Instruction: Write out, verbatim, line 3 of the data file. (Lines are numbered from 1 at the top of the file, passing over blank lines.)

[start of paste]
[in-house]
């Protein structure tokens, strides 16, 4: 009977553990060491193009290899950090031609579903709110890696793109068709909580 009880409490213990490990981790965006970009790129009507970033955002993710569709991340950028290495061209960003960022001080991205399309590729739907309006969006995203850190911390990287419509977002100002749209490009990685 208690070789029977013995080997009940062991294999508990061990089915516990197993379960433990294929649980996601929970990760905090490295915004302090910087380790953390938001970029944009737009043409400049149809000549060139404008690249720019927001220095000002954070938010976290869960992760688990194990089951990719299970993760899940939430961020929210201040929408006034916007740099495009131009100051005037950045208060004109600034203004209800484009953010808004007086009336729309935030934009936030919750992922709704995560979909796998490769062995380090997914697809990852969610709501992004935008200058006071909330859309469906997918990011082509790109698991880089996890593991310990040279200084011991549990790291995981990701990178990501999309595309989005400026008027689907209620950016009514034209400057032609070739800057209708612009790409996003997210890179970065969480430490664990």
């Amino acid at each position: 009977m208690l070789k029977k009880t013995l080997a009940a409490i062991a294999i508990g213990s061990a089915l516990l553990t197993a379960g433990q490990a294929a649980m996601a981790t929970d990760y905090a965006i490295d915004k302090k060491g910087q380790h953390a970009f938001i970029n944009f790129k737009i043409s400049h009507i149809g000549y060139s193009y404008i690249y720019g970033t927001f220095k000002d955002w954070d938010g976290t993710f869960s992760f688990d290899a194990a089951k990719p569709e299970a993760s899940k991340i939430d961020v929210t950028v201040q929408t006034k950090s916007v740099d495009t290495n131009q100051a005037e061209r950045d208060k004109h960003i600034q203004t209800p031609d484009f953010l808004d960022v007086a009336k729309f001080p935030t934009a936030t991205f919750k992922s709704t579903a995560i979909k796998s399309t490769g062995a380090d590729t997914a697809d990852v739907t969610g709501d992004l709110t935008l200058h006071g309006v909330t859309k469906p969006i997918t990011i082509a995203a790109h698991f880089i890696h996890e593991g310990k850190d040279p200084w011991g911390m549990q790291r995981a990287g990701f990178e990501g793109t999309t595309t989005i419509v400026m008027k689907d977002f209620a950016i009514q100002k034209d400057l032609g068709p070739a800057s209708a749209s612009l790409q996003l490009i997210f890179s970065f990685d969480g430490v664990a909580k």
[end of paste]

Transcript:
């Amino acid at each position: 009977m208690l070789k029977k009880t013995l080997a009940a409490i062991a294999i508990g213990s061990a089915l516990l553990t197993a379960g433990q490990a294929a649980m996601a981790t929970d990760y905090a965006i490295d915004k302090k060491g910087q380790h953390a970009f938001i970029n944009f790129k737009i043409s400049h009507i149809g000549y060139s193009y404008i690249y720019g970033t927001f220095k000002d955002w954070d938010g976290t993710f869960s992760f688990d290899a194990a089951k990719p569709e299970a993760s899940k991340i939430d961020v929210t950028v201040q929408t006034k950090s916007v740099d495009t290495n131009q100051a005037e061209r950045d208060k004109h960003i600034q203004t209800p031609d484009f953010l808004d960022v007086a009336k729309f001080p935030t934009a936030t991205f919750k992922s709704t579903a995560i979909k796998s399309t490769g062995a380090d590729t997914a697809d990852v739907t969610g709501d992004l709110t935008l200058h006071g309006v909330t859309k469906p969006i997918t990011i082509a995203a790109h698991f880089i890696h996890e593991g310990k850190d040279p200084w011991g911390m549990q790291r995981a990287g990701f990178e990501g793109t999309t595309t989005i419509v400026m008027k689907d977002f209620a950016i009514q100002k034209d400057l032609g068709p070739a800057s209708a749209s612009l790409q996003l490009i997210f890179s970065f990685d969480g430490v664990a909580k």